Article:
Following a great experience at Oracle OpenWorld, I wanted to share some of my highlights with you …
I had a unique opportunity to share the stage with Andy Mendelsohn, Executive Vice President of Oracle Database Server Technologies. Andy talked about Oracle’s Autonomous Data Warehouse Cloud and what’s next for this autonomous technology. It’s an impressive example of database systems, and overlaps well with our discussion around Future Systems. We have already charged into the era of boundaryless, adaptable, and radically human systems. And, instead of focusing on the future of applications, there’s a shift to a more holistic look into future systems. Oracle’s autonomous database uses AI and machine learning to self-configure and optimize many of the routine and monotonous tasks of managing the database system. And as Andy mentioned, it showcases how clients are building their next-gen application landscapes. Notably, Oracle Chairman and CTO Larry Ellison cites it as “probably the most important thing Oracle has ever done.”
I also had an opportunity to catch up with Julian Dontcheff, Accenture Global Database Lead, Oracle ACE director, and renowned database guru. He filled me in on his own OpenWorld presentation on database administrators (DBAs) vs. autonomous databases. Consider this: Database administrators now spend almost 75 percent of their time doing repetitive, administrative tasks, instead of focusing on higher-level work. In other words, it’s time to get out of the log files and into business value!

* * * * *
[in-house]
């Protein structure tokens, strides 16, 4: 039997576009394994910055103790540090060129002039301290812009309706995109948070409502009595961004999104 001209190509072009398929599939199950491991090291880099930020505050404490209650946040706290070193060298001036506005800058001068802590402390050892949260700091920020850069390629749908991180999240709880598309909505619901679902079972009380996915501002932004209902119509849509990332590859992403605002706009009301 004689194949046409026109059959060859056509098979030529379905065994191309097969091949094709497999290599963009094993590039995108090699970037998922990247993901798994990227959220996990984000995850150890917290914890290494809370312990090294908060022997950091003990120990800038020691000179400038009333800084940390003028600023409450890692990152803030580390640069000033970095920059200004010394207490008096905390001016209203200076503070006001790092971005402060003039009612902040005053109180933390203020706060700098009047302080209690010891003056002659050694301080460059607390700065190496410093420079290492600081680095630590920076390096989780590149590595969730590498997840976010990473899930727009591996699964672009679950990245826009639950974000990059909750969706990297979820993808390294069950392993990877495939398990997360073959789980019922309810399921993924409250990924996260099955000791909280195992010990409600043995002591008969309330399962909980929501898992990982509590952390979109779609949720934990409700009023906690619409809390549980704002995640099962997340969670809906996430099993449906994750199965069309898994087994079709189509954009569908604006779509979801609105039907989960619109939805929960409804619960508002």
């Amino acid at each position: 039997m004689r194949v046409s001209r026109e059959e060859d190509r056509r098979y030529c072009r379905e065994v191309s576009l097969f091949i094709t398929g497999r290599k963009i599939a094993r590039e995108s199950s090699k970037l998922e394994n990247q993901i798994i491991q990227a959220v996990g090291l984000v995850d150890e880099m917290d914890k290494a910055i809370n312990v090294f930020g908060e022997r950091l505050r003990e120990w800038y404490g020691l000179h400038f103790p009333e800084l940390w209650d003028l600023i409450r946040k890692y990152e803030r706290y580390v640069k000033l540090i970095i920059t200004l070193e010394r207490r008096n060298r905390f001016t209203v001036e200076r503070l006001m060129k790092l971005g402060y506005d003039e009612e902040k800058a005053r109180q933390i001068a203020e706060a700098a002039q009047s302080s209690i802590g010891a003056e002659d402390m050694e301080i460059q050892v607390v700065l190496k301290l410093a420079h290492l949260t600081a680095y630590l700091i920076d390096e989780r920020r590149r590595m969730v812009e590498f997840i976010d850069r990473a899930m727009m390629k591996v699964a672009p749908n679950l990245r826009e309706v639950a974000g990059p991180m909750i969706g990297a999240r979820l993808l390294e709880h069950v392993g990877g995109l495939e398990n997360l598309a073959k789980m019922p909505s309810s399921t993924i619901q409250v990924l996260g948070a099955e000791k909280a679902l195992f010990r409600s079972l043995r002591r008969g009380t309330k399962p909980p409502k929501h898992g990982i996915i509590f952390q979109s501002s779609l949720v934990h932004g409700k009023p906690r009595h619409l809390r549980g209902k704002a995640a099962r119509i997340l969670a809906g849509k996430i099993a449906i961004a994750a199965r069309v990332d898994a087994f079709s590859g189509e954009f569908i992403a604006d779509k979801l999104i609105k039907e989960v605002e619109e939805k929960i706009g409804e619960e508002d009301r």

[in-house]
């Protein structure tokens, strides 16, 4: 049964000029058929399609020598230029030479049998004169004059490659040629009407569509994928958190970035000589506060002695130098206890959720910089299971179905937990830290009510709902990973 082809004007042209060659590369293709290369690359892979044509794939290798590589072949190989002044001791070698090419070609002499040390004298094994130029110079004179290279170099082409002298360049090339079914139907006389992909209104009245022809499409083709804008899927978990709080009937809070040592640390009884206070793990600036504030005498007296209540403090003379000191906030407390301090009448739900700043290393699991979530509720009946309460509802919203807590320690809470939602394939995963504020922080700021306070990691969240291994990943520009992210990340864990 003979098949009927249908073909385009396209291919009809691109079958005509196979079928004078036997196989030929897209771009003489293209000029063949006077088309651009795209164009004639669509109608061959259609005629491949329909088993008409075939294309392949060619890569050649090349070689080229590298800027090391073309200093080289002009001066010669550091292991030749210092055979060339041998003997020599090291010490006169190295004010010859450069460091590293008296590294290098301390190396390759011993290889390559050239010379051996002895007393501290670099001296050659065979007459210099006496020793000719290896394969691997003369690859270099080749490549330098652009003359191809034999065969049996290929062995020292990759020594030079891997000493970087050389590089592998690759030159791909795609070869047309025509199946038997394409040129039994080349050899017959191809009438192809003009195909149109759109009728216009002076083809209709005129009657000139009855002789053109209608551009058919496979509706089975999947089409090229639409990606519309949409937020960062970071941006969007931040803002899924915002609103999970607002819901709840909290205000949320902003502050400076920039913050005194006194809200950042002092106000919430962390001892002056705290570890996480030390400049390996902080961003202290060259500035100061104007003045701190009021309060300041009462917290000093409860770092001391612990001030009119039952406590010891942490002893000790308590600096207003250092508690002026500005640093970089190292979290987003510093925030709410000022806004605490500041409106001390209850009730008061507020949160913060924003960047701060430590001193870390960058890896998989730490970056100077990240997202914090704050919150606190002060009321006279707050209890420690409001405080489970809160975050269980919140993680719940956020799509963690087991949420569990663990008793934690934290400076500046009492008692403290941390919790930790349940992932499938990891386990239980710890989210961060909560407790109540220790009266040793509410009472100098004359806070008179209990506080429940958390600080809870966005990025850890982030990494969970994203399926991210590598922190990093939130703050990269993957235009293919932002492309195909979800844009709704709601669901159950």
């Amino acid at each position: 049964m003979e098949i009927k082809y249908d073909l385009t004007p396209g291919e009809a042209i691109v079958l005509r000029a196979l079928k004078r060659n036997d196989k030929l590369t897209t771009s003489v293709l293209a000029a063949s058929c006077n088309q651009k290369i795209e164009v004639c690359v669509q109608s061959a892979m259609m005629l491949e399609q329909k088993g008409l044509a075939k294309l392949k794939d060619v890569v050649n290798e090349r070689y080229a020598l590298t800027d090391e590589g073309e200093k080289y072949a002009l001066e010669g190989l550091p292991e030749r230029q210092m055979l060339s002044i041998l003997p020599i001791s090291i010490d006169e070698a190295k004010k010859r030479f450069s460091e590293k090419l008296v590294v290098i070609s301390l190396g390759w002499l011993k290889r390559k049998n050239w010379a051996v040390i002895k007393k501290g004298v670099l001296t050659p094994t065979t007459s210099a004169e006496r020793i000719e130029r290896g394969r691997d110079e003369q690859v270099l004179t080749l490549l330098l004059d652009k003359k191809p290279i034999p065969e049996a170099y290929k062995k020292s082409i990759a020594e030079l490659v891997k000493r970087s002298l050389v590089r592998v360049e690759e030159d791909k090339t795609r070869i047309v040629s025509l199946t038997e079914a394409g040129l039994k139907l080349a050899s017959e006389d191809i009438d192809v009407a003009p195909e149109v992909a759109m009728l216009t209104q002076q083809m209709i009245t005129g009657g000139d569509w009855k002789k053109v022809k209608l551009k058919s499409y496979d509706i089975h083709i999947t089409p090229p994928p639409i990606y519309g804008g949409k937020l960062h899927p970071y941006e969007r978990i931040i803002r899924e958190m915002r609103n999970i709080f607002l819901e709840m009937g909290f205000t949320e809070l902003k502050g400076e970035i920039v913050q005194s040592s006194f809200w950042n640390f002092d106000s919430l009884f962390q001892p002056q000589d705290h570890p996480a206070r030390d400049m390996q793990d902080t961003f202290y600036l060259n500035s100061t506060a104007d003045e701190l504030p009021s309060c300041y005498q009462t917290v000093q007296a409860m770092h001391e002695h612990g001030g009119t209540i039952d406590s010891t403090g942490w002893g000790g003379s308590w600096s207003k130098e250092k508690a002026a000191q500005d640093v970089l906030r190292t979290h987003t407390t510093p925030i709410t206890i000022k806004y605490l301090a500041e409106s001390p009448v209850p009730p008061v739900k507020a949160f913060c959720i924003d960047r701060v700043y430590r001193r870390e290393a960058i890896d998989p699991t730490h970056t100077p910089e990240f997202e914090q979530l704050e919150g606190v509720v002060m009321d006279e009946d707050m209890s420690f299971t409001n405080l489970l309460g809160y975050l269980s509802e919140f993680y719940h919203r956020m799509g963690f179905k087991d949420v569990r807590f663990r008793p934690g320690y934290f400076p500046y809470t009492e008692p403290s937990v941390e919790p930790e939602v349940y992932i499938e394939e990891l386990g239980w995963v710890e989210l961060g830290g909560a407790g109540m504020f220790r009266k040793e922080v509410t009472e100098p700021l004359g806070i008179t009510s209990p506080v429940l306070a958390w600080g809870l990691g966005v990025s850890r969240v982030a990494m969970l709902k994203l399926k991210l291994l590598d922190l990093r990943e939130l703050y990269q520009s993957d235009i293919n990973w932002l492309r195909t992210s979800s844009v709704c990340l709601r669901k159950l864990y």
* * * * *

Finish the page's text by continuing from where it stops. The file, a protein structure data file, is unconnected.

This new relationship between human and machine, exemplified by Oracle’s Autonomous Data Warehouse, is critical to Adaptable Systems—a topic we will cover in a future blog. My group, Intelligent Software Engineering Services, is rethinking how software engineering roles will evolve in the future. When you think about the impact the autonomous database on the profession of DBAs, it will shift the definition of DBA to Database Architect.
I’ll leave you with a reminder from Oracle CEO Mark Hurd: “By 2025, all cloud applications will include AI, 85 percent of customer interactions will be automated, and 60 percent of the IT jobs will have not been invented yet.” The good news? The industry is already evolving to accommodate these fast-paced trends in support of companies as well as their workforce.